You may have read that Consumers Reports rated the Barnes & Nook e-book reader slightly ahead the Amazon Kindle.
Oddly, not once in its online summary available to non-subscribers did the author note the Nook has a touch screen and the Kindle did not. This is akin to comparing a Volkswagen Jetta to a Toyota Prius and neglecting to note the latter is a hybrid.
All previous e-book reader makers were intent on loading up their devices with buttons and features, trying to emulate multi-function tablet PCs but that got in the way of doing what an e-book reader ought to do – make it easy to read books.
From personal experience watching my mother trying to master a Kindle with all its buttons and keyboard, and then working with a Nook, it's clear a touch screen on an e-reader lowers this technology wall between e-book control and content.
Another reason I mention the Consumer Reports Nook v. Kindle report is that its comparison doesn't include the subject of this report – the Kobo eReader Touch Edition.
If you don't know Kobo, they're the distant third-place e-book reader behind Kindle and Nook. It's a Canadian outfit which supplies e-books to Borders. Yes, Borders is in Chapter 11 bankruptcy and has closed most of its retail stores, but my friends in the publishing business believe the book retailer will emerge, albeit in a slightly different more digital form. Therefore, rest assured if you opt for a Kobo, you'll be able to continue to buy books.
By far, of all the e-book readers, touch screen or no, the new Kobo clears away all the non-book reading dross and gets you to acquiring and reading faster and easier than even the Nook, and for $10 less.
In its zeal to make the new Kobo the simplest e-book reader, however, Kobo leaves off one vital extra – which I'll get to in a moment.
Nook v. Kobo
I am uninterested in comparing Kobo with Kindle – Kobo's touch screen makes it a completely different animal. As far as I'm concerned, until Amazon brings its own touch screen reader to market, and until it enables e-book library borrowing, and until it adopts EPUB, the digital e-book format everyone in the publishing industry has adopted but Amazon (Kindle uses its own proprietary e-book format), the Nook and the Kobo are the only e-book reader options you should consider.
And, if you're not an e-book user yet, these two inexpensive touch screen models make it time to consider making the switch from hardcover to digital.
So let's compare Nook v. Kobo.
- Screen: Nook and Kobo each have a 6-inch monochrome touch screen and use the same e-ink technology and the same touch screen technology – you touch or gently swipe to turn pages forward and back.
- Wi-Fi: Each offer Wi-Fi so you can wirelessly shop for books, although Nook automatically connects when you're in a Barnes & Noble store for in-store browsing and shopping.
- Memory: Each has 2 GB of memory, room for around 2,000 books – if you need more than that you don't need an e-book reader, you need a book mobile.
- Battery Life: Barnes & Noble claims two months of battery life to Kobo and Kindle's one, but this is a stupid comparison. Because of the nature of e-book reader technology, measuring battery life by time is like comparing soda volume by measuring the height of the bottle. Suffice it to say you'll be able to read about 20 books on one battery charge with almost any e-book reader.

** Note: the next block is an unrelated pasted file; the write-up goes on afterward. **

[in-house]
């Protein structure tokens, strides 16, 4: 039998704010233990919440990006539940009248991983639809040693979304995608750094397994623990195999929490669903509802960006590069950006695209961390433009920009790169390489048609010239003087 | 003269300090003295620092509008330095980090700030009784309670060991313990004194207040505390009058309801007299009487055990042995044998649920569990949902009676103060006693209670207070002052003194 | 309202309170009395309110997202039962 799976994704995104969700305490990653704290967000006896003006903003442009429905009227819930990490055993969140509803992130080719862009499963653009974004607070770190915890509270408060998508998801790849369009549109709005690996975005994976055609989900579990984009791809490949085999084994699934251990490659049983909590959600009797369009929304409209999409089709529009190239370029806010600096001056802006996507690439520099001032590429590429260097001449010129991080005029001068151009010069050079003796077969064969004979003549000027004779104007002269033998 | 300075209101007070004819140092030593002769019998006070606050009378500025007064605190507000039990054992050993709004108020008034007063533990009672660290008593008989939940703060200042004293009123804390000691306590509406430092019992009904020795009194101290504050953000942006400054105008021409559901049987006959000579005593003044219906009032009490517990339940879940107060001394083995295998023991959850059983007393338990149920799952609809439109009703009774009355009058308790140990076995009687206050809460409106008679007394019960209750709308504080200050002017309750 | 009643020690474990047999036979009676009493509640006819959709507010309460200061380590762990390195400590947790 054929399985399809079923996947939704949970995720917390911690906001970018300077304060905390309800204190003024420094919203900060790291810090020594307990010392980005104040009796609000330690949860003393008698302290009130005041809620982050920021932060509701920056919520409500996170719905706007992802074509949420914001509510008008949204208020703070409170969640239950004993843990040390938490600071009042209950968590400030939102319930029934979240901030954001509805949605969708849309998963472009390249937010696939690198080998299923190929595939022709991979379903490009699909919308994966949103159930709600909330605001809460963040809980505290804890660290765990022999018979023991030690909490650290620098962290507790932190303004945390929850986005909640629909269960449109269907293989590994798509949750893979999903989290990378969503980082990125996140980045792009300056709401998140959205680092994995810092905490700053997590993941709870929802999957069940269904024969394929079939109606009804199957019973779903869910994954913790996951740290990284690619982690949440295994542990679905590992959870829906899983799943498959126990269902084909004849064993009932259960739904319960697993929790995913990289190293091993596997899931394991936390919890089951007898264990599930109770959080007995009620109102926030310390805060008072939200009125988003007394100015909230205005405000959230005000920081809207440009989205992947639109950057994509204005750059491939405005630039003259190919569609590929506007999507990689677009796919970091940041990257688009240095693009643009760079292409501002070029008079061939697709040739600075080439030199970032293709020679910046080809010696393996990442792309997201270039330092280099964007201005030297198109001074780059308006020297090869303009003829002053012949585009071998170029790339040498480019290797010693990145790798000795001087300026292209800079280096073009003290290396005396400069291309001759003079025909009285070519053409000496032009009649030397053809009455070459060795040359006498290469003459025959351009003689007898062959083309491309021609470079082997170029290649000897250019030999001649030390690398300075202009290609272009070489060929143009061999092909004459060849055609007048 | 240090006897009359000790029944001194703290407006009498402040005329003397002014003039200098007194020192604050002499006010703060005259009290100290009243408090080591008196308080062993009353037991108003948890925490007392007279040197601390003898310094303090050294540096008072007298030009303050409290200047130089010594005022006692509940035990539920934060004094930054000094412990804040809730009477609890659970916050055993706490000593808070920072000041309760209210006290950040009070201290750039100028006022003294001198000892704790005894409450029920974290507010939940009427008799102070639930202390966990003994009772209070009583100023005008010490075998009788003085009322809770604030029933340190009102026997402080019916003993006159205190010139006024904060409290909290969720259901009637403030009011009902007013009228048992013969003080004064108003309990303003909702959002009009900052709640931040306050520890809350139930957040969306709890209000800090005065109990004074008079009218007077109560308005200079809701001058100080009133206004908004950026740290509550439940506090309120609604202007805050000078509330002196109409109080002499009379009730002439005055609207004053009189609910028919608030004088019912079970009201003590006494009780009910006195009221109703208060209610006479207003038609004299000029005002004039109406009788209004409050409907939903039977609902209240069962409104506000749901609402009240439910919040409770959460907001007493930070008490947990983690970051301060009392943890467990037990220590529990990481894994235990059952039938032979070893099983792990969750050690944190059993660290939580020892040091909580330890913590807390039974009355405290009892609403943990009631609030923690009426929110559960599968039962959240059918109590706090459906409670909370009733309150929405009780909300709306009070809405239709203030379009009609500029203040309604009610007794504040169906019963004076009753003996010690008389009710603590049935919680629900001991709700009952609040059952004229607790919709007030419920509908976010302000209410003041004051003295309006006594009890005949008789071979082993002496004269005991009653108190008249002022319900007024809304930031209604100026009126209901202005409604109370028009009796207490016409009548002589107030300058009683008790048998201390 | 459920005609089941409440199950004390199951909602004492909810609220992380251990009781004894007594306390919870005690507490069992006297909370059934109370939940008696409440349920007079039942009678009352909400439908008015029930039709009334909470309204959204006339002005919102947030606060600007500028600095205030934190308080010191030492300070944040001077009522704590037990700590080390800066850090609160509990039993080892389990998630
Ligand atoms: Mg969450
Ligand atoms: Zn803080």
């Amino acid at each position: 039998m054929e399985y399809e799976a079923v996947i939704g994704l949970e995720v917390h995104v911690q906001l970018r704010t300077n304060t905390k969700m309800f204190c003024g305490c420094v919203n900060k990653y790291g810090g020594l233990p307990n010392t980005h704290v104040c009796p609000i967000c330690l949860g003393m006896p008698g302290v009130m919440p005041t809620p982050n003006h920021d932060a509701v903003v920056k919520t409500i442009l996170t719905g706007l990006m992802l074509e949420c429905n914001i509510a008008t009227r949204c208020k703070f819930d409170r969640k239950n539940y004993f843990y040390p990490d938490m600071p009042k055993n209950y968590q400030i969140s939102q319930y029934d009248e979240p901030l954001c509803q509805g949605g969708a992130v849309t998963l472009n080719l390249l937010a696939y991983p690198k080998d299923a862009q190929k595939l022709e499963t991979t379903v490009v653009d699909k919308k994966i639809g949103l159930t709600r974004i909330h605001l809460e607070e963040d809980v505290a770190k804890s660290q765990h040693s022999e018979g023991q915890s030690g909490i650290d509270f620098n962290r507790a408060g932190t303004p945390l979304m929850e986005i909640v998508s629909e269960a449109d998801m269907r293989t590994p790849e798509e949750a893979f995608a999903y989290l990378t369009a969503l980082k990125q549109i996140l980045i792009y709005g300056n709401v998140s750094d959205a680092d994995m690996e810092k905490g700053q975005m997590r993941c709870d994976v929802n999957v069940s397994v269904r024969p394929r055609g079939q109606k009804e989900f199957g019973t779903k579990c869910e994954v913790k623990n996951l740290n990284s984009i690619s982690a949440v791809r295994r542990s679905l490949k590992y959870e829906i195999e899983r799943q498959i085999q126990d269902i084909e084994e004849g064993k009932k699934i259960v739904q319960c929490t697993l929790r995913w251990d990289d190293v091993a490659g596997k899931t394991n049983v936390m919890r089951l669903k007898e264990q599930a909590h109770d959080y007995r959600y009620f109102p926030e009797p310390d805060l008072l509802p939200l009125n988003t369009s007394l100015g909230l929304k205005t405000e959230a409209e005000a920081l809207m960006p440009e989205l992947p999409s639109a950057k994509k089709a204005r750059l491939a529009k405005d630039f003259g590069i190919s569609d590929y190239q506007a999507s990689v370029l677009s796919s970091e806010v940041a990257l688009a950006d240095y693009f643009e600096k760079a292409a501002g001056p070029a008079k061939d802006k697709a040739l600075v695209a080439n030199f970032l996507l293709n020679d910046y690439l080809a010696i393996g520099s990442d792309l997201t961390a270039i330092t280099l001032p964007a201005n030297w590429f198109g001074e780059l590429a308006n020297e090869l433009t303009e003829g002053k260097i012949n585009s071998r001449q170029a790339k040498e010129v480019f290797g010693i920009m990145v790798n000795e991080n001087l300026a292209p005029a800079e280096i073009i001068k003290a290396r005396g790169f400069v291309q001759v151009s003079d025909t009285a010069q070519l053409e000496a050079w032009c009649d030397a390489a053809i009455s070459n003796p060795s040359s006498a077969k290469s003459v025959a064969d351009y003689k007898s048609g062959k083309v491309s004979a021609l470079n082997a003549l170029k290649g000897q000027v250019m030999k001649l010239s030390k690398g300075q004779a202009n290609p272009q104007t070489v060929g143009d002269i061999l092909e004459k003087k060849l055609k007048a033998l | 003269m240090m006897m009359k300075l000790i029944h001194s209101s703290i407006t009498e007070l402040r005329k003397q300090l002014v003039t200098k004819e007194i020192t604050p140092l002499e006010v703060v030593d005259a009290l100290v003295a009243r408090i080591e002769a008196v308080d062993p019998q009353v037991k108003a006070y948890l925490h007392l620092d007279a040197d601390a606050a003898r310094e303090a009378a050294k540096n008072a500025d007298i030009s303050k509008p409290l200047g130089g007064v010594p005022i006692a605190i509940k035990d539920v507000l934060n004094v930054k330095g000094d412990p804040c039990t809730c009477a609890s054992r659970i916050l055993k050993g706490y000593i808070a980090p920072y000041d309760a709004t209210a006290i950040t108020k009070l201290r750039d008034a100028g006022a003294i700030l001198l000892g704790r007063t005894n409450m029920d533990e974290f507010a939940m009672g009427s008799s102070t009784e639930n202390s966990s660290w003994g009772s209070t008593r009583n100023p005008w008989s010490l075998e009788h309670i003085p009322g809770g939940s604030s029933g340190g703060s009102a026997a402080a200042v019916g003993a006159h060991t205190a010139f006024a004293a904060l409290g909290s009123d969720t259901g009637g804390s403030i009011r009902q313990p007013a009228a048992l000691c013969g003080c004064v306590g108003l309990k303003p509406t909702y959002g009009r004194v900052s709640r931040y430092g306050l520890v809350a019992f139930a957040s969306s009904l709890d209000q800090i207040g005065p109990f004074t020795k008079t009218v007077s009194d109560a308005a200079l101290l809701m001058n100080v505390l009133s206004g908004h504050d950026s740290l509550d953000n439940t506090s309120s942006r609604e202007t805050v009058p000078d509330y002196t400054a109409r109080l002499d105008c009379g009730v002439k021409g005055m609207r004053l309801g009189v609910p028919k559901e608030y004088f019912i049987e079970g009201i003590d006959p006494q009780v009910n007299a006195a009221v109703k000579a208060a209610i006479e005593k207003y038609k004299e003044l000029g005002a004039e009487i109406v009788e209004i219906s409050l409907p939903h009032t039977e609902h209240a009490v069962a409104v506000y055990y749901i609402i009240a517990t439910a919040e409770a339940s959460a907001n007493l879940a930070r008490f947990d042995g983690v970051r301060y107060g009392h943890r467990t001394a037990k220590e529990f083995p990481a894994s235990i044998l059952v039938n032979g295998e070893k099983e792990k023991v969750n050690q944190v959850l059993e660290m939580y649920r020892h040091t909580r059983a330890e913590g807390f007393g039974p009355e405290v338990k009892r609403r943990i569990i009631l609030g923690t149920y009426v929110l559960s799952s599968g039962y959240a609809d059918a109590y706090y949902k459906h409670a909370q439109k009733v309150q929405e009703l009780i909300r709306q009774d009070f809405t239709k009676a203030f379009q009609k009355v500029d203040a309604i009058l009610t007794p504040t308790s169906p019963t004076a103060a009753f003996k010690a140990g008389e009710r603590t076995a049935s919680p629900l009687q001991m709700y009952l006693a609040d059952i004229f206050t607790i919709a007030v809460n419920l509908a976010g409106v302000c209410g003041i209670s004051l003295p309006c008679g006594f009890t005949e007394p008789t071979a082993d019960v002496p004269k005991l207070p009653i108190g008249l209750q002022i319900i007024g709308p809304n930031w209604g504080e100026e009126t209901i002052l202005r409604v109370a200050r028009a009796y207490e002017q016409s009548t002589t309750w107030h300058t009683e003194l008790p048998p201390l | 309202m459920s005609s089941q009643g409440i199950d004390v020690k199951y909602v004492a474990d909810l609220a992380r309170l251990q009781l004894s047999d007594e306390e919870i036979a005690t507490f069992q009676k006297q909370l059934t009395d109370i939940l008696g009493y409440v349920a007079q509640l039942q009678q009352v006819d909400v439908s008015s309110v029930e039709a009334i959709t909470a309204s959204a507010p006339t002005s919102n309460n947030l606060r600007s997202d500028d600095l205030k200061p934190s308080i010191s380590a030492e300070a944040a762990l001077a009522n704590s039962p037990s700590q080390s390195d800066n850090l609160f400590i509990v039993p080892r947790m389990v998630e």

- Dimensions: Each are around the same size and weight – Kobo is a half-inch less wide, which means it'll slide easier into the inside breast pocket of a typical business suit or even a rear jeans pocket.
- Rear: Kobo has sort of a quilted plastic rear that isn't as slippery as most e-book readers, but Nook has a contoured back that makes it a little easier to grip and manipulate with one hand.
Both offer a "home" button below the screen.
Nook offers a bunch of extras Kobo doesn't, such as a book lending feature – you can "lend" an e-book to another Nook user. Nook also offers a bunch of social networking services, such as the ability to create Nook book clubs with friends. How valuable these extras are depends, I guess, on how social you are.
But if all you want to just read books, Kobo is superior. You can even get started reading for free on Kobo – right in the store menu is a "Free eBooks" category with 220 titles to choose from (I'm reading "War & Peace" for the first time). I found it nearly impossible to find any free books on the Nook or Barnes & Noble's Nook Web site (or even the Kindle store on Amazon).
Both Nook and Kobo allow you to change the type face and the type size. While Nook offers multiple fonts and a wide range of type sizes, Kobo offers only two fonts and just "smaller" (default) and "bigger" font sizes, and the "bigger" isn't big enough for the visually challenged.
To turn pages on either Nook or Kobo, you tap or gently swipe the right side of the screen to move forward, tap or gently swipe the left side of the screen to move back.
But the touch technology isn't full proof, at least on the Kobo. I often had to touch and/or swipe three or four times to turn a page, which got to be annoying after a while. And there's a lag of about a second/second-and-a-half between your touch and when the page "turns," just long enough to not be sure if Kobo understood your tap or swipe. UPDATE: A late June software update has largely eliminated this non-reactive problem.
I had a similar experience during the brief time I spent with my mother's Nook. But Nook has nearly invisible slim ridges on either side of the screen bezel that are actually page turn buttons, which makes it easier to read with one hand and gives more confidence that the page will turn.
I need to spend more time with the Nook before making any final recommendation between the two. But even though turning pages on Kobo was often troublesome – and maybe a deal-breaker since turning pages is the single most important thing you do with a book – I found its simpler, no-fuss approach more book-like.